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Economy Looms Large Over Brazil's Elections

Economy Looms Large Over Brazil's Elections

Story Highlights

  • Majority (58%) see standard of living getting better
  • One in three Brazilians struggle to afford food
  • 40% say it is a good time to find a job

WASHINGTON, D.C. -- With economic activity recovering steadily since the COVID-19 pandemic, unemployment falling to its lowest level in nearly seven years and consumer prices finally edging downward, Brazil's economic picture is looking much brighter as voters head to the polls this week.

The spate of recent good economic news may bolster the odds for incumbent President Jair Bolsonaro, who currently trails the popular former President Luiz Inacio Lula da Silva in most polls. However, Gallup surveys in Brazil in late July and early August show healthy doses of economic optimism and skepticism among the electorate. The good news may be too little, too late for some Brazilians.

Majority of Brazilians Optimistic About Their Living Standards: Brazil's economy began to recover in 2021 and continues to do so this year, with current growth for 2022 forecast at 2.7%. On the back of this growth, as well as a new $7.6 billion aid package to help ease inflation woes among poor Brazilians, a majority of Brazilian adults (58%) say their standard of living is getting better, while 22% say it is getting worse. These numbers are slightly improved from where they were in 2021 and in line with sentiment in 2020.


Throughout Bolsonaro's first term, the majority of Brazilians have been upbeat about their living standards, but notably not nearly to the same level as they were throughout da Silva's presidency -- which da Silva may be able to capitalize on.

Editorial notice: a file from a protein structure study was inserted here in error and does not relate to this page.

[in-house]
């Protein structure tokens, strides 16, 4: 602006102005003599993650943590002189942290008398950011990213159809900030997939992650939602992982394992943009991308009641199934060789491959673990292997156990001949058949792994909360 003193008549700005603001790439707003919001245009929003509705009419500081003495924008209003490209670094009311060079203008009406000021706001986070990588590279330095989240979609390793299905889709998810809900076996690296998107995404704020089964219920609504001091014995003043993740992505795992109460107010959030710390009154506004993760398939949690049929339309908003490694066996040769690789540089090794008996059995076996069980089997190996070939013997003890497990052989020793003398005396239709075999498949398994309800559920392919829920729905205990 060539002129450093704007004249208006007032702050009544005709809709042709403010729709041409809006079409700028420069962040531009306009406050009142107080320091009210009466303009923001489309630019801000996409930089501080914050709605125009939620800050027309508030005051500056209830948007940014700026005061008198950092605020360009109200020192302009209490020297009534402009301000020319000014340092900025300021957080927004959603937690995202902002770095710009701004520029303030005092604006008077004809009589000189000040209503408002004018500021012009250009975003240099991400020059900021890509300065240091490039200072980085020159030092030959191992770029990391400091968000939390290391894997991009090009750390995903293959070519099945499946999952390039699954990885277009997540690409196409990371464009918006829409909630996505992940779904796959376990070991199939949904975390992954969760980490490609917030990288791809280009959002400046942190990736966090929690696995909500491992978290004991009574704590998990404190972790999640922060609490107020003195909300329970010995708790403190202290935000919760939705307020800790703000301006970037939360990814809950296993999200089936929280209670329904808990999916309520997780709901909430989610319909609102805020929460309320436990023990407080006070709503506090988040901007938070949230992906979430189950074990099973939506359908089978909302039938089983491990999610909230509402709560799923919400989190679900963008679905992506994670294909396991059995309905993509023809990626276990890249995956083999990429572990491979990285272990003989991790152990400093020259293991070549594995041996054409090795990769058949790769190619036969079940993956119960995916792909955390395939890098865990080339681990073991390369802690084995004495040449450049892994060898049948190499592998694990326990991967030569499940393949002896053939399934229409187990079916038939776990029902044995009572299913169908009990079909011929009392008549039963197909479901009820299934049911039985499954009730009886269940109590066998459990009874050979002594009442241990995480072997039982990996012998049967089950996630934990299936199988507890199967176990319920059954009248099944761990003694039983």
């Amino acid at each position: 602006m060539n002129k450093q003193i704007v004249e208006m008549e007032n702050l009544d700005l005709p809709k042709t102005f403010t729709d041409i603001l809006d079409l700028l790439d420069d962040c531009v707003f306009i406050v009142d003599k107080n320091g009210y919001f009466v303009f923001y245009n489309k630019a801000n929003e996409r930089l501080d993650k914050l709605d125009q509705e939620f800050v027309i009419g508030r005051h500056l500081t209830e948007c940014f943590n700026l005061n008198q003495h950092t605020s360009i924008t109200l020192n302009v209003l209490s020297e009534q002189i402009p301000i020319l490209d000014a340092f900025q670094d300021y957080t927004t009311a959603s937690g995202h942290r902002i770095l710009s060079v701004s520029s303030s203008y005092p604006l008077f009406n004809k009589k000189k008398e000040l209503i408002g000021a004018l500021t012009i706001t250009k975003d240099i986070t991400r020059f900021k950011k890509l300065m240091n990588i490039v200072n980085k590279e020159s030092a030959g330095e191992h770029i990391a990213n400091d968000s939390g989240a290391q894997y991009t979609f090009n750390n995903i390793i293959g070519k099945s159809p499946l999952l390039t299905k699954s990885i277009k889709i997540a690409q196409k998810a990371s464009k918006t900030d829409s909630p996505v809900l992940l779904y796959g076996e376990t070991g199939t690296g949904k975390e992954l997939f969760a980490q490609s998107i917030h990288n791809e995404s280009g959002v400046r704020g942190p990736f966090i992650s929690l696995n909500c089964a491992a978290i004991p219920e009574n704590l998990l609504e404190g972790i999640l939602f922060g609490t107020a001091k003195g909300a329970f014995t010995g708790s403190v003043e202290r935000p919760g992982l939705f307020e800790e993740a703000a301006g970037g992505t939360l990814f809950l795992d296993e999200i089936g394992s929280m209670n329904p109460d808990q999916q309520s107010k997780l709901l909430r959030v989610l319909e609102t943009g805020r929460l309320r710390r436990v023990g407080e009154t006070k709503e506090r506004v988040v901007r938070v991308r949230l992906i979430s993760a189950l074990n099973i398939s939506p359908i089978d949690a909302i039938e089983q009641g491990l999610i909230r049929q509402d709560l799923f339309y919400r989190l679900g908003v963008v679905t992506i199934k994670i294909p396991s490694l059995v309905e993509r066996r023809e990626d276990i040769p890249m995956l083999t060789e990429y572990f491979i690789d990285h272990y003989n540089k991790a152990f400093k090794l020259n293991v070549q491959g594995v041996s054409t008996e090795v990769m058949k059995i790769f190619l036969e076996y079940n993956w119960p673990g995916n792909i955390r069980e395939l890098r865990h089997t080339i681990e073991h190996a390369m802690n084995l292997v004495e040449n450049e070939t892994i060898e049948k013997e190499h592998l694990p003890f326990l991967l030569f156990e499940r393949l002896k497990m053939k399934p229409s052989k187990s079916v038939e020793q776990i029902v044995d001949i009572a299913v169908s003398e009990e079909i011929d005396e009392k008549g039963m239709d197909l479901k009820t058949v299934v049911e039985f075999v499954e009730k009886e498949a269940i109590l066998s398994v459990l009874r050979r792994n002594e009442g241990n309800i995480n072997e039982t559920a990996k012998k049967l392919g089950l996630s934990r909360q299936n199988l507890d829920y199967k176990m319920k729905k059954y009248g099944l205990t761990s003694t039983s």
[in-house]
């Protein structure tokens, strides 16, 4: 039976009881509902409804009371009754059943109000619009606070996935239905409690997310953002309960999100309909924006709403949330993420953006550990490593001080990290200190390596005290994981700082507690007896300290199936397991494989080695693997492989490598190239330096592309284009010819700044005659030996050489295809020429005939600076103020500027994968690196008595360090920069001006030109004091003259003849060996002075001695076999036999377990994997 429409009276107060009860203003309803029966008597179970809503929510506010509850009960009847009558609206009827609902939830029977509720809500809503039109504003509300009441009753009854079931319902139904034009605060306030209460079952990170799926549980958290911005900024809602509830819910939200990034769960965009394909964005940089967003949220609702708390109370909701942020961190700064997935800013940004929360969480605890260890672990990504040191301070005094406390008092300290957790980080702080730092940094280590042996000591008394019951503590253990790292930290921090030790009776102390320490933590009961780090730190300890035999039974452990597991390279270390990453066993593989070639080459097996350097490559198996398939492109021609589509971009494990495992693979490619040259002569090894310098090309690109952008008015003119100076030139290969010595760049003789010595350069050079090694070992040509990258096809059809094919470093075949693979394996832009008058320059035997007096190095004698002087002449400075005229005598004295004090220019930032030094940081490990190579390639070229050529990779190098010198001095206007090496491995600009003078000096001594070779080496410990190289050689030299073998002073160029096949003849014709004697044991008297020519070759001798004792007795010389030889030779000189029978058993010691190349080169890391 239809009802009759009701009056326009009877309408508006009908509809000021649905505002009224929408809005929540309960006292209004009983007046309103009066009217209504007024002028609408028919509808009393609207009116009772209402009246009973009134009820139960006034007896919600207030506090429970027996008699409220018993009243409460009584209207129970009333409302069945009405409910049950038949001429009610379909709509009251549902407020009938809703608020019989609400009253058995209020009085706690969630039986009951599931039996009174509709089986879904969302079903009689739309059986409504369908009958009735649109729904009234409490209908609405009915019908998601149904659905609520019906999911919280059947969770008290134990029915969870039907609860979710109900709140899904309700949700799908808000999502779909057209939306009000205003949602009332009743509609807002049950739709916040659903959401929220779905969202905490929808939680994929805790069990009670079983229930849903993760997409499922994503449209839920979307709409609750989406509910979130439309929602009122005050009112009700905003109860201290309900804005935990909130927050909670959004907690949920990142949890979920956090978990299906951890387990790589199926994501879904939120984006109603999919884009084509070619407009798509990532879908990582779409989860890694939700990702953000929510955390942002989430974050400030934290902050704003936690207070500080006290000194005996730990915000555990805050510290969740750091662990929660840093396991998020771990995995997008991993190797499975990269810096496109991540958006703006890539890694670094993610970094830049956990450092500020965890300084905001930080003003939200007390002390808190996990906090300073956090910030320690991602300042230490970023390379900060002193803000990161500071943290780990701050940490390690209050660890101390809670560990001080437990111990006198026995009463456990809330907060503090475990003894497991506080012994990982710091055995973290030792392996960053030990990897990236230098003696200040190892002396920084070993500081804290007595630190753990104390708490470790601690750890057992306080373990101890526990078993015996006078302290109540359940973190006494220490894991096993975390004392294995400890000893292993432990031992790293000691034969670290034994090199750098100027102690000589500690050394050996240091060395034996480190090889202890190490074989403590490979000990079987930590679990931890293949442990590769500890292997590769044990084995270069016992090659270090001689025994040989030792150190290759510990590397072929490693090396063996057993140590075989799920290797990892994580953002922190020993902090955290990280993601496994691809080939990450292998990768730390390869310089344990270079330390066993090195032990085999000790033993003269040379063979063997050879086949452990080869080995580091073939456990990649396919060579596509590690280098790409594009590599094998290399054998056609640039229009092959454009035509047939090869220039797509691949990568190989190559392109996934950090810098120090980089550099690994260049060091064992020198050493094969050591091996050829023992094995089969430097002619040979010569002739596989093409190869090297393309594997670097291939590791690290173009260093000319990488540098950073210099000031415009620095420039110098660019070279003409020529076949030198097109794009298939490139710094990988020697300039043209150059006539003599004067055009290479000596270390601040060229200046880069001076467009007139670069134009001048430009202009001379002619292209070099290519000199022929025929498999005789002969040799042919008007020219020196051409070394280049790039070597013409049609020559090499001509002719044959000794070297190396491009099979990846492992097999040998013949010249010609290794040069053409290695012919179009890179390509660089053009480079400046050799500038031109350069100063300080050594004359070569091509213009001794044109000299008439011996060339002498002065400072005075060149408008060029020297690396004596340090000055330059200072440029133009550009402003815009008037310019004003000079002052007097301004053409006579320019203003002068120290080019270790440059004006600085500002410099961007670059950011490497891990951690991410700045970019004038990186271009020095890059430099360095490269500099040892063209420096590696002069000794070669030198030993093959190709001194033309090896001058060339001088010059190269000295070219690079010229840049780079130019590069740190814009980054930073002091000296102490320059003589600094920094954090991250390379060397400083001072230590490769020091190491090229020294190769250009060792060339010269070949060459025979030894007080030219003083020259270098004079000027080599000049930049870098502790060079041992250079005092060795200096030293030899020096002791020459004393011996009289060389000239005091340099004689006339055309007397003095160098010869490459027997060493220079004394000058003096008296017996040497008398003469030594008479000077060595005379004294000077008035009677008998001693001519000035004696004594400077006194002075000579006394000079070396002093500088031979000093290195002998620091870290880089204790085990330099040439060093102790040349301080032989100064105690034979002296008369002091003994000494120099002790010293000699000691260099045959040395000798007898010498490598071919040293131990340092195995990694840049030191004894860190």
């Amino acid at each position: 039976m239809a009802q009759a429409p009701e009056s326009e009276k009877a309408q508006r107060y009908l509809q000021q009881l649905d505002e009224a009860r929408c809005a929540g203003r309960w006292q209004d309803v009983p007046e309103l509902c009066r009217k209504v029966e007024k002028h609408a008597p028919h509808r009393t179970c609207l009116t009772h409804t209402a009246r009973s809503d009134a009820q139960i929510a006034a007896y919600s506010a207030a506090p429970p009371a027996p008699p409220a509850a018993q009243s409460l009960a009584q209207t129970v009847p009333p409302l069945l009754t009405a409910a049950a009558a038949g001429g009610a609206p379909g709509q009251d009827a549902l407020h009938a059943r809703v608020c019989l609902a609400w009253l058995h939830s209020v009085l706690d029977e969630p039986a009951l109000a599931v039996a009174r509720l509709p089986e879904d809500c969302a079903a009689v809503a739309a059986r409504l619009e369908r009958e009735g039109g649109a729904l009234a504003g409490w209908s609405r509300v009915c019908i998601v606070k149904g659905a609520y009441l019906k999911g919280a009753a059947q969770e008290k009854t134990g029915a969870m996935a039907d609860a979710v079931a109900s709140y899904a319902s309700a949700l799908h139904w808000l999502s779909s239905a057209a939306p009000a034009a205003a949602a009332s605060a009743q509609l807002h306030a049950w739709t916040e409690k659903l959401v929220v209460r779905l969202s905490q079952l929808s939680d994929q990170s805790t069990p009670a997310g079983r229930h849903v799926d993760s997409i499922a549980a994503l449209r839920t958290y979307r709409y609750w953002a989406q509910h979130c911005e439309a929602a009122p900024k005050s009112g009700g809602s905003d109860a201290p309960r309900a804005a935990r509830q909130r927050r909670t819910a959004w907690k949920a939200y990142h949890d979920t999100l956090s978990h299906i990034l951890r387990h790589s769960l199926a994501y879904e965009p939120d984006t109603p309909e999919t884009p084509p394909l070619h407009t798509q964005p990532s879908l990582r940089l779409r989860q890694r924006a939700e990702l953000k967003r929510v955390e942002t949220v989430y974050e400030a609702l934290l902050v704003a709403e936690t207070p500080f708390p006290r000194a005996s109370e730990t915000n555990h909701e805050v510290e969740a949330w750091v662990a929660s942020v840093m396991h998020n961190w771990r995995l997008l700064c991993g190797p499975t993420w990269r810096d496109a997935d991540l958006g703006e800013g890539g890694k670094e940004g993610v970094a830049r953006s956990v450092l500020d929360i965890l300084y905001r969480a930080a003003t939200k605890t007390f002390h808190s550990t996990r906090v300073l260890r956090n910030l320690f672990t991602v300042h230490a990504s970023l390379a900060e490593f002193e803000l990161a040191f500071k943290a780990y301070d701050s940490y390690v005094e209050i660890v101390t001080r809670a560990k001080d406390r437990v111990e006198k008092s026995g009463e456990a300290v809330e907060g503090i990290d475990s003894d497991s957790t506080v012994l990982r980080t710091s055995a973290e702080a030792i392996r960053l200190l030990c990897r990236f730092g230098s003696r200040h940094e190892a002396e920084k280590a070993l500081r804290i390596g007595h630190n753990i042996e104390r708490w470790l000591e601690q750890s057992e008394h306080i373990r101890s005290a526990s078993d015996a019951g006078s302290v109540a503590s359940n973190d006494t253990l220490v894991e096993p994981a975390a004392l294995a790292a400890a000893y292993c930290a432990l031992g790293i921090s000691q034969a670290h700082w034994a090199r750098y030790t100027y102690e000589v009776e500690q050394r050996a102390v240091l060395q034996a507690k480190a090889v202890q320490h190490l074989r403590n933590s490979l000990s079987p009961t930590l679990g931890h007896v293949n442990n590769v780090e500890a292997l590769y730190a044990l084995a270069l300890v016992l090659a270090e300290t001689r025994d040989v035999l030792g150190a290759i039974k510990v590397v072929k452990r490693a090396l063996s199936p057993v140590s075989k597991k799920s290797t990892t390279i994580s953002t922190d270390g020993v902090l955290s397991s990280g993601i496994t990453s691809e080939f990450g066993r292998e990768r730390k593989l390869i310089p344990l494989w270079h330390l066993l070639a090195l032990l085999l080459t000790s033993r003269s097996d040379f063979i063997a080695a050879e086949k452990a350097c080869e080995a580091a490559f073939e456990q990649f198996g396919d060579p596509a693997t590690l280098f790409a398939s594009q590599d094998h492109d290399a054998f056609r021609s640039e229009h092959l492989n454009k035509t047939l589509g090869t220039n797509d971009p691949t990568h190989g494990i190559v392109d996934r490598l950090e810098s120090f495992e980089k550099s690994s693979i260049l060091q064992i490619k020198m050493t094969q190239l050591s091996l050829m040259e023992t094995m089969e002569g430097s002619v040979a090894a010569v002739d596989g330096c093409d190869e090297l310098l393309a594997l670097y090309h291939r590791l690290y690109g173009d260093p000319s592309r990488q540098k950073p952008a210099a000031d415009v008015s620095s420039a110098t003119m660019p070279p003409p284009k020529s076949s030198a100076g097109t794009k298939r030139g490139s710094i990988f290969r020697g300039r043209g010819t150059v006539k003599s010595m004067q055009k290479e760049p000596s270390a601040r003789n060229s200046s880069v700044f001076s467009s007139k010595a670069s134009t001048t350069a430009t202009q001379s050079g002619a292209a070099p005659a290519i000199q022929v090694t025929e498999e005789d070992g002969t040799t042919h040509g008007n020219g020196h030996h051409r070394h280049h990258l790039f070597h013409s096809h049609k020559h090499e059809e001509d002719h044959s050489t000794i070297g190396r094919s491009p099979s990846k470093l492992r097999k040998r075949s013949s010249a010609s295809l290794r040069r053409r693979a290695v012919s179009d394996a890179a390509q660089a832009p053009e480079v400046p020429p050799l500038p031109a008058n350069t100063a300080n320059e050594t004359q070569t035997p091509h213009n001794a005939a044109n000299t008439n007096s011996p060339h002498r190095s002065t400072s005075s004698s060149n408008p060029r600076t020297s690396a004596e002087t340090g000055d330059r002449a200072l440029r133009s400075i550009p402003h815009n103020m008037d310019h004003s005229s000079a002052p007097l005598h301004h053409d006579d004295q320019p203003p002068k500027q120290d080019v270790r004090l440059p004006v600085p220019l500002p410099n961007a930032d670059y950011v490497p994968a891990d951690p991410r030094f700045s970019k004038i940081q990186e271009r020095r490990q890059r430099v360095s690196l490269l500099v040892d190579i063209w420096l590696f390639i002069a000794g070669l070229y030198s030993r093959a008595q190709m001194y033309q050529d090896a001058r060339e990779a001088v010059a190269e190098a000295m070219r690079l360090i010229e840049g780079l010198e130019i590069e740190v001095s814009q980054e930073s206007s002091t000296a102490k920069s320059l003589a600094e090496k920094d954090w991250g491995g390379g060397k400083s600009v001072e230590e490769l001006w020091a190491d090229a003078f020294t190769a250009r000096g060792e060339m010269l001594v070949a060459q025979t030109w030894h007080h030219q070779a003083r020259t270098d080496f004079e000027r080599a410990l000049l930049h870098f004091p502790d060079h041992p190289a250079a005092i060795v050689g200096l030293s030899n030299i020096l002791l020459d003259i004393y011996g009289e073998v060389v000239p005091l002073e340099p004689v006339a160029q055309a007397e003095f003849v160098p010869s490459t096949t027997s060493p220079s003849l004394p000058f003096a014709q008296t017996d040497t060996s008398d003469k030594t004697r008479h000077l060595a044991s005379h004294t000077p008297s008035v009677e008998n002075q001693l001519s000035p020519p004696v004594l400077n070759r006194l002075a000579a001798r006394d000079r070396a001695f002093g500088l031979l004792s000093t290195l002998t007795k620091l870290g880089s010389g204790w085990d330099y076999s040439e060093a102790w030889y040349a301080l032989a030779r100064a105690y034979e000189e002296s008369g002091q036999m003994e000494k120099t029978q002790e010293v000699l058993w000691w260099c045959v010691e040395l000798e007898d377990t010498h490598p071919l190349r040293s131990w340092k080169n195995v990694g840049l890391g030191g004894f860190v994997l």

One in Three Brazilians Struggling to Afford Food: After spending most of 2021 and much of 2022 in the double digits, annual inflation dropped to about 9% in August, as transport, food and housing prices started to fall.

Still, food prices remain high, which is reflected in the 34% of Brazilians who said they struggled to afford food at times in the past year. More Brazilians have been unable to afford food at times in the past two years under Bolsonaro than at most points in the past 15 years.


Brazilians Remain Pessimistic About Job Market: Although Brazil's jobless rate fell to 9.1% this summer -- its lowest level in nearly seven years -- the majority of Brazilians (56%) still think it is a bad time to find a job where they live. Four in 10 Brazilians see it as a good time.


Overall, Brazilians remain pessimistic about job prospects, but they are not nearly as pessimistic as they were when Bolsonaro took office or compared with the years immediately following the country's economic crisis in 2014.

Less Than Half See Local Economic Conditions Improving: The optimism that Brazilians feel about their living standards and other economic metrics may be fragile. At the same time that Brazilians feel their personal situation is getting better, they are less optimistic about the direction of their economy than they were in the past two years. In fact, the 49% of Brazilians who see local economic conditions as improving is the same as Bolsonaro's first year in office.


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For complete methodology and specific survey dates, please review Gallup's Country Data Set details.

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